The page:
Local service calls increase while firefighter volunteers dwindle

(WKBN) — On Thursday, Gov. Mike DeWine announced the creation of a task force to help address declining volunteer fire department personnel in Ohio. The counties here in Mahoning County are no different.

Several volunteers from the Green Township Fire Department responded to a smoky scene on Friday afternoon on Knopp Road. They said a controlled burn reignited, then spread to several bales of hay. It was a long-term undertaking to put out.

Most of these volunteers were paid $11 an hour to respond to the scene and had to leave other jobs or family to do so.

“Today there are about eight of us and we had to call Beaver Township for help. So we had more people to help put out the fire, Green Township Fire Chief Todd Baird said.

Baird said in 1989 they had 50 firefighters. Today, that number is around 30.

They are already on track to answer 47 more calls than last year.

But it’s not just in Green Township. The Western Reserve Joint Fire District is seeing a steady increase in EMS calls, despite declining personnel.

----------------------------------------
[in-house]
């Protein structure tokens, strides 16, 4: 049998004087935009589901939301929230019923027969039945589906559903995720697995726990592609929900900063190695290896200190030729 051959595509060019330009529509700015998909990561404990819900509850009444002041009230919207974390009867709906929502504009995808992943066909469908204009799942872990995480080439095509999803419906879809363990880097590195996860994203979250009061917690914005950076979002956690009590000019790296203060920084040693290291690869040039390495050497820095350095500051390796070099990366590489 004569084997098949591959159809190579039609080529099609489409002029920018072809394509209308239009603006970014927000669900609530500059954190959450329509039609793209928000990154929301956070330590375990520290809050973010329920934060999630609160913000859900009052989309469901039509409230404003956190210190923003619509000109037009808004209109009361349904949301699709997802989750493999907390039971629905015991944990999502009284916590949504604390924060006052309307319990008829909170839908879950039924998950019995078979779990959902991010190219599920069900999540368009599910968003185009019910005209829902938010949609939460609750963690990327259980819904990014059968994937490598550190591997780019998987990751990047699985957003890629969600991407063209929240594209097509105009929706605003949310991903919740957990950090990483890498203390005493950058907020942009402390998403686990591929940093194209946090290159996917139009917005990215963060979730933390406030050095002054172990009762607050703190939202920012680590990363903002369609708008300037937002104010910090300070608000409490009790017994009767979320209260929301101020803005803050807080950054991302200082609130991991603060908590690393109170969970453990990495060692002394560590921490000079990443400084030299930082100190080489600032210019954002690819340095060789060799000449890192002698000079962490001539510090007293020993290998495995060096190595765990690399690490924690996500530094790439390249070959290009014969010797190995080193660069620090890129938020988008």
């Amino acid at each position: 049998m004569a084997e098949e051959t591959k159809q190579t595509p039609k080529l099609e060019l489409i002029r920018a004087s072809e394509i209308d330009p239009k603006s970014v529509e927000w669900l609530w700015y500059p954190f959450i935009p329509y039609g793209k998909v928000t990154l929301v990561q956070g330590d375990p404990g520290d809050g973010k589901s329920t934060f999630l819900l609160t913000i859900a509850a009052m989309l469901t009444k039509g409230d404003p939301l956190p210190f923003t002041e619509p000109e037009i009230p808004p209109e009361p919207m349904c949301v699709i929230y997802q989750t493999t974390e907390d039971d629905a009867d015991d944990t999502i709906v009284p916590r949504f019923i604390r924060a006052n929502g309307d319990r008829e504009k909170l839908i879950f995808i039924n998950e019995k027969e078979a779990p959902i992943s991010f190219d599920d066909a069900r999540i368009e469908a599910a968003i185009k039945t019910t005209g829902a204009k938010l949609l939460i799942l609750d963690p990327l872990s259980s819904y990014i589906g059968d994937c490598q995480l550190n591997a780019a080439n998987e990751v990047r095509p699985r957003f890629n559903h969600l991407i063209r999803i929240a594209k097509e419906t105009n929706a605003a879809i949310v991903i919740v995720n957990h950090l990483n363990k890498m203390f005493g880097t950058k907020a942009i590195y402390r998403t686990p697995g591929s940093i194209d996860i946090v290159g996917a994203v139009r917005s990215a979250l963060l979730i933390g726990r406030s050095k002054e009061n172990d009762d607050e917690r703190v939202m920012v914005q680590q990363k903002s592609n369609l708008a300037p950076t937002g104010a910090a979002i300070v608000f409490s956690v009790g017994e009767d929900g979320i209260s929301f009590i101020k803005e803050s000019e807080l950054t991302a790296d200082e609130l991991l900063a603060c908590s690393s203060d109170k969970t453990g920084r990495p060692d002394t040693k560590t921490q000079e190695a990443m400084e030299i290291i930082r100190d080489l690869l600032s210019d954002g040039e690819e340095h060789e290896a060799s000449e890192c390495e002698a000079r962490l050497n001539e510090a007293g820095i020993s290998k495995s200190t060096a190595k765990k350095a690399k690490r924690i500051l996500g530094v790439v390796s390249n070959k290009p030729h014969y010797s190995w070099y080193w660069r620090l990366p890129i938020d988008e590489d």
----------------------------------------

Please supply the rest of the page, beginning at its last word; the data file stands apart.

“We have an aging population that is asking us more for our calls. At the same time, we have fewer young people to recruit,” said Chip Comstock, Chief of the Western Reserve Joint Fire District.

He said young people have to work more hours in other part-time jobs to make ends meet, giving them less time to volunteer. He said his department is considering hiring part-time staff on a rotation of shifts to have more firefighters available.

The national standard is to have 18 to 20 firefighters during a house fire, but with fewer firefighters available, it is more difficult to have the required personnel on the scene.

“We have 18 firefighters on average in Poland, but last week I only had 12. So we had to rely on our neighbors to help us provide the extra numbers,” Comstock said.

Comstock hopes DeWine’s task force will make recommendations on incentives to help recruit and retain volunteer firefighters, such as tax breaks.

“It should come as no surprise to anyone. Lawmakers see it,” DeWine said.